1. Introduction

The present era of advanced technology and constant digitization, which has added ease to our fast-moving life, is no longer unaware of the transition from physical work to digital. The new form of digital labour in the modern capitalist economy is hard to detect in the conflation and blurring of lines between production and consumption (Roy 2015). With the entry of these digital aspects into our new lifestyles becoming pivotal, it has impacted the education field also, visible in the transformations in “labour processes” in academics in the last few decades (Woodcock 2018) and the recent shift of humanities into a new, multidimensional, diverse field of digital humanities (DH) (El Khatib et al. 2021). This new form of labour, however, does not easily fit with traditional notions of the humanities; consequently, we must find different ways to detect, define, and compensate this labour.

Being that digital humanities is a new interdisciplinary area that has different methodologies and practices of research vis-à-vis traditional humanities, it is incumbent to make these methodologies and practices visible to define substantive contributions and consequently reward or compensate that work. While it is exciting and attractive to think of incorporating new technologies and methods to further humanities research with possibilities of new insights, the multi-pronged effort required for this work is often not visible. DH interestingly combines the thinking, writing, and doing elements of traditional humanities inquiries; nevertheless, the traditional humanities, while embracing this promising new discipline, has overlooked the immense labour that comes with it. The new openness, which promises to build “commons” or meaningful public spheres, is threatened by old exclusionary notions. Though there are talks about the introduction of new ideals in DH—collaboration in place of individualistic activities, openness, and dynamicity in humanities work—they have hardly shaken the core pillars of traditional humanities that have taken decades to establish (El Khatib et al. 2021). These values are in complete contrast to the recognition or privileges given in reality with the “one-author/one-work” policy (Nowviskie 2011). The perspective and the evaluation method of the traditional system need to be reconsidered; for instance, the double work done by students in the field of DH is no longer unknown, yet researchers are still expected to accomplish a wide range of works singlehandedly (Boyles et al. 2018). Though the experts’ involvement in labour is often acknowledged, in Boyles and colleagues’ words, “this is not always the case,” prompting our present research (Boyles et al. 2018, 695). While the methods and ideals of DH are much appreciated and celebrated, the concern for digital labour as a huge add-on to the process is all too set to claim substantial amount of space in academia.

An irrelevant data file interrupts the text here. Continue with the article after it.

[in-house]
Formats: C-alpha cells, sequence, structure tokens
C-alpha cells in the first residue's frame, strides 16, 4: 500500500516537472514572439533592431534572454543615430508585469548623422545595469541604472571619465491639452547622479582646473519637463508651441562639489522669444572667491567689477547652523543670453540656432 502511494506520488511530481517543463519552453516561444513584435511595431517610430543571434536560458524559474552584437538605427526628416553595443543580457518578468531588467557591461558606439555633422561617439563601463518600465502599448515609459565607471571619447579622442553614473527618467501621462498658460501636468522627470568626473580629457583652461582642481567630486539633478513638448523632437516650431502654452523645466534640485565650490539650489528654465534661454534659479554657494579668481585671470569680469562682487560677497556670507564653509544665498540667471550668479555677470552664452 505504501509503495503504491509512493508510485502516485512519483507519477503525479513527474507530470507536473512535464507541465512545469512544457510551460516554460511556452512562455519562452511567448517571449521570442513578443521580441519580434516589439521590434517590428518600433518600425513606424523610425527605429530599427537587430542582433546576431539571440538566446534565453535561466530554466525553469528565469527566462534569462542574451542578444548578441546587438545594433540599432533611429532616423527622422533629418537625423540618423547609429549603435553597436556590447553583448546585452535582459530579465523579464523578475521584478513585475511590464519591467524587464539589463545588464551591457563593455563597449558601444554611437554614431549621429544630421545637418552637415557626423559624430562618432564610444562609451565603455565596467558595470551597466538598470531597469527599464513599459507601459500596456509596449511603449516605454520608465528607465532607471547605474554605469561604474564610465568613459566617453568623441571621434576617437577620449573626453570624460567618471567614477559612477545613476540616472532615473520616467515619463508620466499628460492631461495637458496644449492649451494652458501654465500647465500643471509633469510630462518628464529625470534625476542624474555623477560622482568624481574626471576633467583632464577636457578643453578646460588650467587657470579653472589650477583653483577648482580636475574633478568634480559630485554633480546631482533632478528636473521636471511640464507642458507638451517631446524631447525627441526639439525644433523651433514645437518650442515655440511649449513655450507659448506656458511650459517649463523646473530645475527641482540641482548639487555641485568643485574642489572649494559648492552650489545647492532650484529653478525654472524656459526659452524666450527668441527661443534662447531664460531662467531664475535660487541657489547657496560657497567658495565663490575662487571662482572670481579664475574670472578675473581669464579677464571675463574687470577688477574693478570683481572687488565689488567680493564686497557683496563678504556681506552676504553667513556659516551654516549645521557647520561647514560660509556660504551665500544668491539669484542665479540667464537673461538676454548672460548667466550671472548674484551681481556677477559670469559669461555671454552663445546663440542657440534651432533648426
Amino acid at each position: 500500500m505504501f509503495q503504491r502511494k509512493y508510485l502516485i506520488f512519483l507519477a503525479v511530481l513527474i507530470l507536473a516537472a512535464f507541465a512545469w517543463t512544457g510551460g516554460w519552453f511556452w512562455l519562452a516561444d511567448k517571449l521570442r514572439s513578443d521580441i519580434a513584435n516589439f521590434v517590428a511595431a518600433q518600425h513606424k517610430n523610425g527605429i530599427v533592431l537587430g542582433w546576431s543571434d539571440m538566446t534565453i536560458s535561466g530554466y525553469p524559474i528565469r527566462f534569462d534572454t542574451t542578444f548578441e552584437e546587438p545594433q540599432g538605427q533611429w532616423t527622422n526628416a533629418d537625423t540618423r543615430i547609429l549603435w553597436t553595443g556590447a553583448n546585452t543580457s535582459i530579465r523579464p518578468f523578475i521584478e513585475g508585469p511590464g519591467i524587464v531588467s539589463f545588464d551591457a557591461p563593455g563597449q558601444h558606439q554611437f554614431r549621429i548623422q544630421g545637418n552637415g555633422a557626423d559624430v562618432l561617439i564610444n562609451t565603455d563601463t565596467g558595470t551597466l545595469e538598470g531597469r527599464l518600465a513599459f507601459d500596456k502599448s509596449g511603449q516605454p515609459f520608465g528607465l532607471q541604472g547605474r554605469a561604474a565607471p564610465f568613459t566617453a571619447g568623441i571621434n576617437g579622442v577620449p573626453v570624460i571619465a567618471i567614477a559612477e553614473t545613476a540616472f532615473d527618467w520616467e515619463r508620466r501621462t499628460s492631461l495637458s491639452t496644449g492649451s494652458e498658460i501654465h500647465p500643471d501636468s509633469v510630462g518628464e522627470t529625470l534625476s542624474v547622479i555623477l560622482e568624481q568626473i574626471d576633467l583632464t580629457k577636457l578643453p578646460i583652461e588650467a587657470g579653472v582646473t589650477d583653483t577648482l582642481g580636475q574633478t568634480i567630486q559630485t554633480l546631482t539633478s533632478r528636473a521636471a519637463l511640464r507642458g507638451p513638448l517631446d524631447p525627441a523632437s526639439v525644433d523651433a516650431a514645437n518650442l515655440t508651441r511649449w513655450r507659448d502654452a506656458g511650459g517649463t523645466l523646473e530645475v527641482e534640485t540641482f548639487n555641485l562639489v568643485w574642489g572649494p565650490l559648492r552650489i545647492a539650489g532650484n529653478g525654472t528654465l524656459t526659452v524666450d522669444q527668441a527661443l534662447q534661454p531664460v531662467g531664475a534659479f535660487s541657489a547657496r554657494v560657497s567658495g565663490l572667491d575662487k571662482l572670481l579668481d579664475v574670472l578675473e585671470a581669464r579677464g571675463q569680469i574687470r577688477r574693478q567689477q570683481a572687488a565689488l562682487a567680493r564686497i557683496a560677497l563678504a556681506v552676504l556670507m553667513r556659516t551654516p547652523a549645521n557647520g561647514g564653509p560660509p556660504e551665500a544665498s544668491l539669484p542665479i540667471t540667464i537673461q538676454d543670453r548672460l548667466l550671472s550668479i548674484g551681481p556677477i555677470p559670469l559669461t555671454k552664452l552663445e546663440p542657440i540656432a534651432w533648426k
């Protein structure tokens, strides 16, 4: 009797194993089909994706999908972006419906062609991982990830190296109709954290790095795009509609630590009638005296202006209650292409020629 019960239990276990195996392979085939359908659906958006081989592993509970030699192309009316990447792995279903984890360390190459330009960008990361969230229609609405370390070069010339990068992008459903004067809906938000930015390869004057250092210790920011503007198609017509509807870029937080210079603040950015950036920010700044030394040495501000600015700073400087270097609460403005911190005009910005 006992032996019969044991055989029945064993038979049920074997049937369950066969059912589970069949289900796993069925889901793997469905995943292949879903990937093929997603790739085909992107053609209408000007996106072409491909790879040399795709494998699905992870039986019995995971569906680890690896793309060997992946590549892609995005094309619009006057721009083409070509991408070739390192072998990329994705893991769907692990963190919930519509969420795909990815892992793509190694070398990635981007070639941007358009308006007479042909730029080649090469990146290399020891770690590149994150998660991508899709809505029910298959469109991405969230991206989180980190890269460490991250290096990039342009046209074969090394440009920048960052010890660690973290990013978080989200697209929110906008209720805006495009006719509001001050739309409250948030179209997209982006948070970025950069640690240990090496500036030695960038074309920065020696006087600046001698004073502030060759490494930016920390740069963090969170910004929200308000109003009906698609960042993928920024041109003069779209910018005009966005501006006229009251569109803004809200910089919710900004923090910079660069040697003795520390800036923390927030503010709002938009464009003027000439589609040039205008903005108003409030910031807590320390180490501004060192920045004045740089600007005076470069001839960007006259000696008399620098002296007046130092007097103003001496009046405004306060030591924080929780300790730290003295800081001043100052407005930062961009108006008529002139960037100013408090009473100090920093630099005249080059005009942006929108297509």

Since digital labour (DL) and academia are both vast fields, in our paper, we are narrowing it down to DH. Despite the ideals that characterize the field of DH—teamwork/collaboration, open-access, inclusion, flexibility, etc. (Anderson et al. 2016)—the labour part is often unrecognized; in the Indian context, struggling with the lack of resources (especially considering the nascent stage of DH), the labour is huge. Our paper thus focuses on DL in DH in the Indian context. In this paper, we consider DL that is carried out in academics, especially in DH projects from or based in India. In an attempt to locate or define DL in DH, we found DL mostly “understudied” in academia (Woodcock 2018, 131) and “undertheorized” in DH (Presner et al. 2009, cited in Anderson et al. 2016), hence lacking a proper definition. Therefore, we are trying to understand the presence, acknowledgment, and compensation of DL in DH in the Indian academic space, along with a review of existing formats/frameworks to document DL. As part of our methodology, we have undertaken case studies of selected DH projects from India. Along with the responses received via Zoom-based, semi-structured interviews, the websites and social media handles of the DH projects are also explored. The thematic categorization of findings from the process contributes to both unpacking the causes behind the tediousness of the labour and the identification of the digital labourers (DLers) involved in the project. The analysis further enabled us to propose a plausible framework to define, detect, and compensate DL in DH. This study proposal is a work in progress that aims to initiate discussions on DL in DH by focusing specifically on the DL involved in the development, dissemination, and maintenance of DH projects. The proposal will further help the academics in the field to think about better ways to both acknowledge and compensate the same.

2. Background: Digital labour in digital humanities